Canadian Plastics

COLORANTS REPORT: Color Is Good

Color has become increasingly important in plastics manufacturing. This is especially true in the consumer, electronics, packaging and automotive markets. From a practical stand point, the trend has t...

February 1, 2002   By Michael Legault



Color has become increasingly important in plastics manufacturing. This is especially true in the consumer, electronics, packaging and automotive markets. From a practical stand point, the trend has translated to more product lines and services designed to make colorant use easier, more efficient and more cost effective.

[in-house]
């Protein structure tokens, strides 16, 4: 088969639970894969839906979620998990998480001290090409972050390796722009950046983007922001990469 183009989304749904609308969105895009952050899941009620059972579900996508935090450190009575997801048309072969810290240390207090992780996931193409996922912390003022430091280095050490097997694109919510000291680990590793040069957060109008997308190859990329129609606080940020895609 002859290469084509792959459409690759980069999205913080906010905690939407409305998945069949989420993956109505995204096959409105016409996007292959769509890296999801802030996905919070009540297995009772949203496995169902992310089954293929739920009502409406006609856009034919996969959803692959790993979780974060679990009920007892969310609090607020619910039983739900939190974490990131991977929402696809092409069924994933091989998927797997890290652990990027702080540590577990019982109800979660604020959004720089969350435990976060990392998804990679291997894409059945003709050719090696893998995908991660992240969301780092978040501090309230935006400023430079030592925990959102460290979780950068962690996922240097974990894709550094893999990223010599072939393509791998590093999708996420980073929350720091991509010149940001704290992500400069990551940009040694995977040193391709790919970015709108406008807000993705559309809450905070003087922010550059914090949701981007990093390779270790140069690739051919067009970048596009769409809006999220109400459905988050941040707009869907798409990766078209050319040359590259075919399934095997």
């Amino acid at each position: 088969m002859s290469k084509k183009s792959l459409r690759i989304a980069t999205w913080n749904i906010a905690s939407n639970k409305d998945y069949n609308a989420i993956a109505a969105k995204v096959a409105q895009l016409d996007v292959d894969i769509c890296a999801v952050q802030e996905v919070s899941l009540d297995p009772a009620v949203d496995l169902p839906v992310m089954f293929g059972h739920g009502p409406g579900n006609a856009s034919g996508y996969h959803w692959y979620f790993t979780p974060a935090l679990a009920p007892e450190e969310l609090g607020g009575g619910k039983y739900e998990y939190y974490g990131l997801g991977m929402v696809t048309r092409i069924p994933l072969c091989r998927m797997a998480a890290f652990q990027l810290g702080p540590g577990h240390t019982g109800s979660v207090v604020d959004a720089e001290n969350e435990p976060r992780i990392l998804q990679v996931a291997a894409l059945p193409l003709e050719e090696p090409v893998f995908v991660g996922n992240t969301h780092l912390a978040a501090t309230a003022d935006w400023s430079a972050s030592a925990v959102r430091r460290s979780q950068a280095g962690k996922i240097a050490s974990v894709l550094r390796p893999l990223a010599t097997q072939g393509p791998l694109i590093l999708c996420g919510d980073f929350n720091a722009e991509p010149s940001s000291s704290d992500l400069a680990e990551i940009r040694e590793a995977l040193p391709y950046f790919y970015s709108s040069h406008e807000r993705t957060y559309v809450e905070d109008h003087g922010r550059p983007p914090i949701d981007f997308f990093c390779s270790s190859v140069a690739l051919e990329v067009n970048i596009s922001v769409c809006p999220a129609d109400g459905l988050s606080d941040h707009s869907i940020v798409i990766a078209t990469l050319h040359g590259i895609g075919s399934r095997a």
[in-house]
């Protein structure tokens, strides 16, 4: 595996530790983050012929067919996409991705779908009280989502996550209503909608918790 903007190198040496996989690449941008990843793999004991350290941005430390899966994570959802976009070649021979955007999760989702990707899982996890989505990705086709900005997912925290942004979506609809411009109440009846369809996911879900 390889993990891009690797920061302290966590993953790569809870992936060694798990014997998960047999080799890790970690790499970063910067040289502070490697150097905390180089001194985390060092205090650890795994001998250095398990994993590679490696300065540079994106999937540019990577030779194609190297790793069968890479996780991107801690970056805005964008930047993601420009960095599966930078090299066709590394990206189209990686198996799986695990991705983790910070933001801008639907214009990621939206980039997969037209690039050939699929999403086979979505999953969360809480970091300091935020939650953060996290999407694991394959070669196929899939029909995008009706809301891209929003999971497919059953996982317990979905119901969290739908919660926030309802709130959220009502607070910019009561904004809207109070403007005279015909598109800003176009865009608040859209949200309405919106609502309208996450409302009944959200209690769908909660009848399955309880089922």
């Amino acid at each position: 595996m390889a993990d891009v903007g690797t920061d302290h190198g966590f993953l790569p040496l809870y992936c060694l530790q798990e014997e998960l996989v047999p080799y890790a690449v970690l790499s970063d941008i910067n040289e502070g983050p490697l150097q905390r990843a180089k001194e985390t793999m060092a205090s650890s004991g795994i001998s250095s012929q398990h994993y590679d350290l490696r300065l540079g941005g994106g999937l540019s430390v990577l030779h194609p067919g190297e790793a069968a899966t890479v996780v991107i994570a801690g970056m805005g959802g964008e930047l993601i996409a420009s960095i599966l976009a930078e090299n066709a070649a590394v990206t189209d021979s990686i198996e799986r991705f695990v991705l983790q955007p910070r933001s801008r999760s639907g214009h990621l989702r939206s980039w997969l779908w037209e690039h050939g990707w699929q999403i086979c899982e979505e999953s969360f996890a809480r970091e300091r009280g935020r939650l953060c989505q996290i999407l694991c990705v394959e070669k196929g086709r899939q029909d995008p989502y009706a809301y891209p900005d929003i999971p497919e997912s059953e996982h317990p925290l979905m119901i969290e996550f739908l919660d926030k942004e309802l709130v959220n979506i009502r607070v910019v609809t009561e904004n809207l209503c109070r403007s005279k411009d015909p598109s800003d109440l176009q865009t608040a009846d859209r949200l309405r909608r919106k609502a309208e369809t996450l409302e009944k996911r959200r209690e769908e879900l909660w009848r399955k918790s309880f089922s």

Dow Plastics recently launched Promatch, a service designed to help processors convert from pre-colored resin to self-coloring at the machine when molding parts from engineering thermoplastics. The main benefits of converting to a self-coloring operation, says Plamen Angelov, Dow Engineering Plastics transatlantic marketing manager, are reduced material inventories and raw material cost savings through elimination of small-lot premiums. Self-coloring also improves process flexibility and the ability to customize or switch colors quickly in reaction to changing market conditions.

The benefits of self-coloring can be especially pronounced in the consumer electronics market, where the use of coloring effects has exploded and product lines generally have short life cycles, says Angelov.